Behind the numbers: How passive ESG funds really fare against their active rivals

Hortense BioyA deeper look into how to make sustainable investing possible through the use of passive funds

Sustainable investing has become a hot topic as more and more investors are looking to align their investments with their values.

The market share of European equity funds that consider environmental, social and governance factors has almost doubled to 9 per cent from barely 5 per cent three years ago, and the growth outlook remains positive.

Sustainable investing has traditionally been the preserve of active managers. But passive strategies too can incorporate ESG criteria. Improved ESG data on companies and technological advancements in indexing have made new approaches to passive sustainable investing possible.

The growing flows into passive ESG funds show that for an increasing number of investors, taking a stance in favour of sustainability should not be at odds with enjoying the advantages offered by passive funds; mainly their low cost and transparency.

What about performance? To find out, we compared the returns of passive ESG funds with active ESG funds, as well as passive conventional funds in three major Morningstar equity categories, namely Europe large-cap blend, US large-cap blend and emerging markets large-cap. The results are shown in the table below.

Confirming multiple studies showing that ESG considerations do not hurt portfolio returns, we found that both active and passive ESG funds have on average done much better than category peers over three, five and 10 years.

Within the categories, passive ESG funds have beaten active ESG funds. This is due in part to their very low cost. Passive ESG funds are on average three times cheaper than active alternatives.

Additionally, passive ESG funds have outperformed their plain vanilla passive counterparts in the Europe and emerging markets large-cap blend categories, although not in the US large-cap blend category.

While the outperformance of European passive ESG funds relative to conventional passive options is small (0.11 per cent), in emerging markets it is much more significant (0.58 per cent). Apart from fees, the small difference in performance between ESG and non-ESG passive funds in the Europe equity category can be explained by the fact that Europe is the world’s leading region for sustainability.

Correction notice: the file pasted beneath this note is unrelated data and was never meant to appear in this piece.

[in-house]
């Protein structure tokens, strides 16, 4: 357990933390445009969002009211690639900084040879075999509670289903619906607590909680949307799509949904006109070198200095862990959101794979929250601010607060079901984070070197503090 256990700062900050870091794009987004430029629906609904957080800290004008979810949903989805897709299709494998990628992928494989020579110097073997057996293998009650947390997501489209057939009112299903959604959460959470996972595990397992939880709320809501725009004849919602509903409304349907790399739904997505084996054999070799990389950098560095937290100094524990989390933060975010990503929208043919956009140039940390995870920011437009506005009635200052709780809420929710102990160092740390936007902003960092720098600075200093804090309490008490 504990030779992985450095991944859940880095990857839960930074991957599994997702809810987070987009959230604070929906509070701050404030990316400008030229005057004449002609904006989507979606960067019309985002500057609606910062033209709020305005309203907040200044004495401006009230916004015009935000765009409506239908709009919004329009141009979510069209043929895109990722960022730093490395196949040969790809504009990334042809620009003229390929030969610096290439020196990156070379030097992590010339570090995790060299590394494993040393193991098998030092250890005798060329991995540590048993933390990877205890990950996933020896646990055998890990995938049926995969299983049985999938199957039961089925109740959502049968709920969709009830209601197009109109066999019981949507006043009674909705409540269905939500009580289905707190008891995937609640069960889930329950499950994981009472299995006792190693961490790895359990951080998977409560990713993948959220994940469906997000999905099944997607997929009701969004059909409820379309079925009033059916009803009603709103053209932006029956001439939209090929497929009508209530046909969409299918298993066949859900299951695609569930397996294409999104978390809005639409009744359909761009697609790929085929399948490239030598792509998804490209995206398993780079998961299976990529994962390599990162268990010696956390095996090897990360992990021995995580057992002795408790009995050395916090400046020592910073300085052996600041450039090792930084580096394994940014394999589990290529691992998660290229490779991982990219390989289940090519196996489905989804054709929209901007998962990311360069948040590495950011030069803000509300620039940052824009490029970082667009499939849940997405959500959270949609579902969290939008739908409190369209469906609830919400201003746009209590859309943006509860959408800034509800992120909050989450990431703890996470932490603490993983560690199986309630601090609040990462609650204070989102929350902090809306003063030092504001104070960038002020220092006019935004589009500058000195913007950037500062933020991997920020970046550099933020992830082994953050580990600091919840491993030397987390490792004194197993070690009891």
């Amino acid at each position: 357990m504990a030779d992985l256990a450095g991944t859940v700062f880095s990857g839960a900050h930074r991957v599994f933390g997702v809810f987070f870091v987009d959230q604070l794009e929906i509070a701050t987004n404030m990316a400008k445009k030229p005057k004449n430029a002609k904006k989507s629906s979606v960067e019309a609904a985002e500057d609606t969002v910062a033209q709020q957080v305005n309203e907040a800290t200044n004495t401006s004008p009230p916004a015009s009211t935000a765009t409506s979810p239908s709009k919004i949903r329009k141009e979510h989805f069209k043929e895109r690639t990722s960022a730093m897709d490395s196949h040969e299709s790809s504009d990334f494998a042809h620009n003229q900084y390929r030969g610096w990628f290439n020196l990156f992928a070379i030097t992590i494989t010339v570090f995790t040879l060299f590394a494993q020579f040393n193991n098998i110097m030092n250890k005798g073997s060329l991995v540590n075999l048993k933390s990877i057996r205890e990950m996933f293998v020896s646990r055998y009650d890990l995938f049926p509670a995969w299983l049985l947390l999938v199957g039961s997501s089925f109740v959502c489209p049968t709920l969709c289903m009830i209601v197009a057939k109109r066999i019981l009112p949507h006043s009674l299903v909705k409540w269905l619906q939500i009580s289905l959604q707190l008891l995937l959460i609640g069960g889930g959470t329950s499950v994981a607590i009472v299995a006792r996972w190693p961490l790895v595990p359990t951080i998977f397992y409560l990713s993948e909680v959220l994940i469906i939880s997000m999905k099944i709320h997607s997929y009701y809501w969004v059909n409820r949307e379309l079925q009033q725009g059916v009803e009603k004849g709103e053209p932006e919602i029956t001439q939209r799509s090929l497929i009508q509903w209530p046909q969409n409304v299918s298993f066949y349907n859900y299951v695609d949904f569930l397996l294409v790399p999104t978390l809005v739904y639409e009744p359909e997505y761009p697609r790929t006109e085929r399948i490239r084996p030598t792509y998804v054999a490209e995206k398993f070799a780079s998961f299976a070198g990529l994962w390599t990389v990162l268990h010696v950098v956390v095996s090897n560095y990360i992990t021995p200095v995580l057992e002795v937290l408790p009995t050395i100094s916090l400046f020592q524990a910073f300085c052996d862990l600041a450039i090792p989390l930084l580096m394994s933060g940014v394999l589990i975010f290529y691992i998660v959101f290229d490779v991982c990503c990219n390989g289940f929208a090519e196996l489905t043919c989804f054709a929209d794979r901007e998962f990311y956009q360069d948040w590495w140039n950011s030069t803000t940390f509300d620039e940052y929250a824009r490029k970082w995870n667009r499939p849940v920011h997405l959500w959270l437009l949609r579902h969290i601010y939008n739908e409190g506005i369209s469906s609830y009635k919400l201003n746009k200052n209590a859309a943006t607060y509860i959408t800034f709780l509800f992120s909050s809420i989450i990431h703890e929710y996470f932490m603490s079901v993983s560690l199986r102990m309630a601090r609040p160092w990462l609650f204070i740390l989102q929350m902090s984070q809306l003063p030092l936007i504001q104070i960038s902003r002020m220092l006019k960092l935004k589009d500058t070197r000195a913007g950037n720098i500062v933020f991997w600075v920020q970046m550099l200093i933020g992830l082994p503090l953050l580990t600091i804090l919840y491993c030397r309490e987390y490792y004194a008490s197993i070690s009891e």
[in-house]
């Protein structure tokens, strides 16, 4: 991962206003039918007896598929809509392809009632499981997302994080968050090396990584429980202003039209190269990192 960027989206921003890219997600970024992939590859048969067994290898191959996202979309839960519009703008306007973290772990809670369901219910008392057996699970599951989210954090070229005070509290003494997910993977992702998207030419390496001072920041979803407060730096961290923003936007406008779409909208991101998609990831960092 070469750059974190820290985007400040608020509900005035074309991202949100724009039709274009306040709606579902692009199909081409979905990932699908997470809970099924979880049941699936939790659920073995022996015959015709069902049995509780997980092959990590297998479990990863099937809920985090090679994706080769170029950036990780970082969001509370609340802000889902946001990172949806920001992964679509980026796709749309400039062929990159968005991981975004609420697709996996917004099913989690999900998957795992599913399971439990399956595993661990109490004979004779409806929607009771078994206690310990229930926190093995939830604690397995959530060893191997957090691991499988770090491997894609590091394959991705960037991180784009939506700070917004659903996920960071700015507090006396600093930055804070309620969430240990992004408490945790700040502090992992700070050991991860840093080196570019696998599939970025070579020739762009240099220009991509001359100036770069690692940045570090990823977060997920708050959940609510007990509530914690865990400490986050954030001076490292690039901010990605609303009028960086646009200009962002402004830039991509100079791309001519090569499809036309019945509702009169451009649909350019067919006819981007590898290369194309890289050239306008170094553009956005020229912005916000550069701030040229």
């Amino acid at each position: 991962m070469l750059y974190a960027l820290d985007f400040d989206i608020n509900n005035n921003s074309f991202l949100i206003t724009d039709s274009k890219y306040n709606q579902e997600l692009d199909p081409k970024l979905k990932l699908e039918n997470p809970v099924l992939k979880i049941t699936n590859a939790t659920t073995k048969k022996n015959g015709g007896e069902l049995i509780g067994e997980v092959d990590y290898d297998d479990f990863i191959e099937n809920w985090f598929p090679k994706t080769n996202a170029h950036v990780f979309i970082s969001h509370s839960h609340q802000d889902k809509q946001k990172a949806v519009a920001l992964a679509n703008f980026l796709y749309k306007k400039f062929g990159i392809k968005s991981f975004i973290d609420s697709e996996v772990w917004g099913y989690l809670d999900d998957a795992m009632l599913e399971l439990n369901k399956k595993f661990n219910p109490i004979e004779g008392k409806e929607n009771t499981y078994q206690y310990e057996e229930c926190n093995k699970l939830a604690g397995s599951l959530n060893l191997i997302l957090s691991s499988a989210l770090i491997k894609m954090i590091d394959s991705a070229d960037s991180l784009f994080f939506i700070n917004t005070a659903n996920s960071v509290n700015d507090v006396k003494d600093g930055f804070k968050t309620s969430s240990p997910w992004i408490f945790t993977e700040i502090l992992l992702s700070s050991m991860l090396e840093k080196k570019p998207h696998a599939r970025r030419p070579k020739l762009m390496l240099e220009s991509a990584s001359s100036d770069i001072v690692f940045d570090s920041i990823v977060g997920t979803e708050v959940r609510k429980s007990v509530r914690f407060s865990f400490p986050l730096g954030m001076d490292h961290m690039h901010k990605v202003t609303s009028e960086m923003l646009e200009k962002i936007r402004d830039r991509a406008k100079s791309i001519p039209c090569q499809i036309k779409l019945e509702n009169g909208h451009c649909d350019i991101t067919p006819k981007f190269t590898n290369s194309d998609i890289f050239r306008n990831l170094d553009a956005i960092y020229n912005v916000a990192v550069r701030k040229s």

Many European companies with high ESG scores end up in ESG portfolios, as well as conventional ones.

The story is quite different in emerging markets, where ESG standards are typically lower. Fewer companies in the space receive high ESG scores. And focusing on these companies has proven to be a winning strategy.

By contrast, taking an ESG approach to US large-cap equity has not paid off. Over the past three and five years, passive ESG funds have lagged their plain vanilla passive equivalents by 0.18 per cent and 0.33 per cent per year, respectively.

This underperformance can be largely attributed to US technology companies. Many ESG passive funds in the Morningstar US large-cap blend category have been underweight Apple, Amazon and Facebook due to their below-average ESG scores. These three stocks have enjoyed stellar returns. Still, over 10 years, ESG passive funds have done slightly better (0.07 per cent) relative to conventional passive funds.

With that being said, it is important to be aware that significant differences exist across passive ESG strategies, which can lead to differences in returns. Here are two example emerging market funds with contrasting performances.

NT Emerging Markets Custom ESG Equity Index fund
The fund aims to replicate the MSCI Emerging Markets index but excludes companies that do not meet certain socially responsible principles. It excludes those that are involved in very severe controversies, companies involved in the tobacco industry and controversial weapons, and businesses that do not meet certain governance criteria.

Despite a middle-of-the-road ongoing charge of 0.35 per cent, the fund has beaten all the cheapest exchange-traded funds tracking the MSCI Emerging Markets index, generating an annualised return of 11.44 per cent over the past three years.

UBS MSCI Emerging Markets
Meanwhile, the more expensive UBS MSCI EM SRI ETF (ongoing charge: 0.53 per cent) has returned only 8.69 per cent a year over the past three years.

By targeting the top 25 per cent of emerging market companies ranked on ESG scores per sector, the fund is underweight in its exposure to China and Russia.

The largest deviation is in China, which comprises close to 30 per cent of the MSCI Emerging Markets index, but only represents 3 per cent to 5 per cent of the total weight in the SRI portfolio.

China and Russia trail behind their peers across ESG factors but have outperformed in recent years.

Hortense Bioy is director of passive strategies and sustainability research at Morningstar Europe


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There is one comment at the moment, we would love to hear your opinion too.

  1. I didn’t see the chart on the web site.

    Anyway why restrict to passives? Your own (Morningstar) research showed that one of the very best ESG funds -JOHCM UK Opportunities. Over the 5 years to 27th September 2018 it produced 84.3%. That’s a compound annual return of about 7%. Pity it is just restricted to the UK.

    Not quite so wonderful when you compare with some of the best active funds:

    Over the same period the Fundsmith Fund made 155% (about 20% annual compound)

    Several Investment Trusts did even better. LIndsell Train for example 270.7% over the period.

    Just for balance let’s take a couple of specifically non ESG shares: Raytheon – 161.6% and Northrop Grumman 91.4% over the period.

    You go ESG, but some of us prefer to make money.

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